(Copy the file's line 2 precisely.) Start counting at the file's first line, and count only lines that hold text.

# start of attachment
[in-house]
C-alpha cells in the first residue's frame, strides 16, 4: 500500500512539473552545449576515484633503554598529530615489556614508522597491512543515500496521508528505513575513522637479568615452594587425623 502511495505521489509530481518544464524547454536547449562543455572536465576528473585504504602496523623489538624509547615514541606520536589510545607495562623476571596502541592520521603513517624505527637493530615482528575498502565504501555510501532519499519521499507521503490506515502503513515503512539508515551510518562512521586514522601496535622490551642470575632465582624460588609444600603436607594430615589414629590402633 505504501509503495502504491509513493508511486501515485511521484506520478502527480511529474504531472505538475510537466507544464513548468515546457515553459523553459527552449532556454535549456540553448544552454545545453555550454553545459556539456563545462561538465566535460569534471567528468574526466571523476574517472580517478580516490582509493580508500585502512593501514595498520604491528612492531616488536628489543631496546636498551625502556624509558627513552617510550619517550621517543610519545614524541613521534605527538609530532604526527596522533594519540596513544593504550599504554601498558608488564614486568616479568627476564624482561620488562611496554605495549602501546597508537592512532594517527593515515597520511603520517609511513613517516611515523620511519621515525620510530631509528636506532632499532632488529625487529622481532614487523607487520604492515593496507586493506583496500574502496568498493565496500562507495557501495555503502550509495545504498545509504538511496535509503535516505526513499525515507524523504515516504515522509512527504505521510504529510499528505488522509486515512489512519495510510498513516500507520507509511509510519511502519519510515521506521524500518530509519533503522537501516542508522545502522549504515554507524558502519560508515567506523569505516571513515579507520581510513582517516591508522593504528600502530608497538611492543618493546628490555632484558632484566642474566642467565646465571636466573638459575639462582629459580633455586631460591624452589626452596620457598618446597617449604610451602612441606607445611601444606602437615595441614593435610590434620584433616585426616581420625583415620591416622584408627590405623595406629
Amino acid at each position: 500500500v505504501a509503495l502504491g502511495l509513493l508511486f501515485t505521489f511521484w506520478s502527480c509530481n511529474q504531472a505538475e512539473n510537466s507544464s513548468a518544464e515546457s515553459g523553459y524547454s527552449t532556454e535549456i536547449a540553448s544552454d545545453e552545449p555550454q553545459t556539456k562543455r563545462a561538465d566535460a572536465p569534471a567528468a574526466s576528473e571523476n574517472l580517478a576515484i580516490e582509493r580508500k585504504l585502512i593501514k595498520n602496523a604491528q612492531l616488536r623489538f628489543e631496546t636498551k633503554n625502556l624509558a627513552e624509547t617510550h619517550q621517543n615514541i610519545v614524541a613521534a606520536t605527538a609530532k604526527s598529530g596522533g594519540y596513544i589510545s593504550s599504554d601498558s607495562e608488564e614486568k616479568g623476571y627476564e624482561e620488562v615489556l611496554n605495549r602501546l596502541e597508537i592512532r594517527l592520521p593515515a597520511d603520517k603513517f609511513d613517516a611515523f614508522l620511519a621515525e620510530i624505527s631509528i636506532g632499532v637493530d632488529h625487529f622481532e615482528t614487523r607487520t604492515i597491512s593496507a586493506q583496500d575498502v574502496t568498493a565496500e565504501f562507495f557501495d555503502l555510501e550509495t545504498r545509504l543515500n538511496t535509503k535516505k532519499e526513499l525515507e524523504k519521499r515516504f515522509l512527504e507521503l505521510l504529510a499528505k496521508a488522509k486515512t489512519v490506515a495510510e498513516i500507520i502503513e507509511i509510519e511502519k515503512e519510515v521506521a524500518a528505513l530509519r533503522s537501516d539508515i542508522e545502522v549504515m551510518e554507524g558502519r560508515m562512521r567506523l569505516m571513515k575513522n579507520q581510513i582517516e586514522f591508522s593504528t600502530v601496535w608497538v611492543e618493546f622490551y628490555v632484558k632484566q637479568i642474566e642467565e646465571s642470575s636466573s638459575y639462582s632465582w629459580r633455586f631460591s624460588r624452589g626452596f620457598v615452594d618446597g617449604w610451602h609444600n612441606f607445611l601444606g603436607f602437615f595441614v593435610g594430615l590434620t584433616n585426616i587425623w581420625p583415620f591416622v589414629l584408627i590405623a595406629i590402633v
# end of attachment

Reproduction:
C-alpha cells in the first residue's frame, strides 16, 4: 500500500512539473552545449576515484633503554598529530615489556614508522597491512543515500496521508528505513575513522637479568615452594587425623 502511495505521489509530481518544464524547454536547449562543455572536465576528473585504504602496523623489538624509547615514541606520536589510545607495562623476571596502541592520521603513517624505527637493530615482528575498502565504501555510501532519499519521499507521503490506515502503513515503512539508515551510518562512521586514522601496535622490551642470575632465582624460588609444600603436607594430615589414629590402633 505504501509503495502504491509513493508511486501515485511521484506520478502527480511529474504531472505538475510537466507544464513548468515546457515553459523553459527552449532556454535549456540553448544552454545545453555550454553545459556539456563545462561538465566535460569534471567528468574526466571523476574517472580517478580516490582509493580508500585502512593501514595498520604491528612492531616488536628489543631496546636498551625502556624509558627513552617510550619517550621517543610519545614524541613521534605527538609530532604526527596522533594519540596513544593504550599504554601498558608488564614486568616479568627476564624482561620488562611496554605495549602501546597508537592512532594517527593515515597520511603520517609511513613517516611515523620511519621515525620510530631509528636506532632499532632488529625487529622481532614487523607487520604492515593496507586493506583496500574502496568498493565496500562507495557501495555503502550509495545504498545509504538511496535509503535516505526513499525515507524523504515516504515522509512527504505521510504529510499528505488522509486515512489512519495510510498513516500507520507509511509510519511502519519510515521506521524500518530509519533503522537501516542508522545502522549504515554507524558502519560508515567506523569505516571513515579507520581510513582517516591508522593504528600502530608497538611492543618493546628490555632484558632484566642474566642467565646465571636466573638459575639462582629459580633455586631460591624452589626452596620457598618446597617449604610451602612441606607445611601444606602437615595441614593435610590434620584433616585426616581420625583415620591416622584408627590405623595406629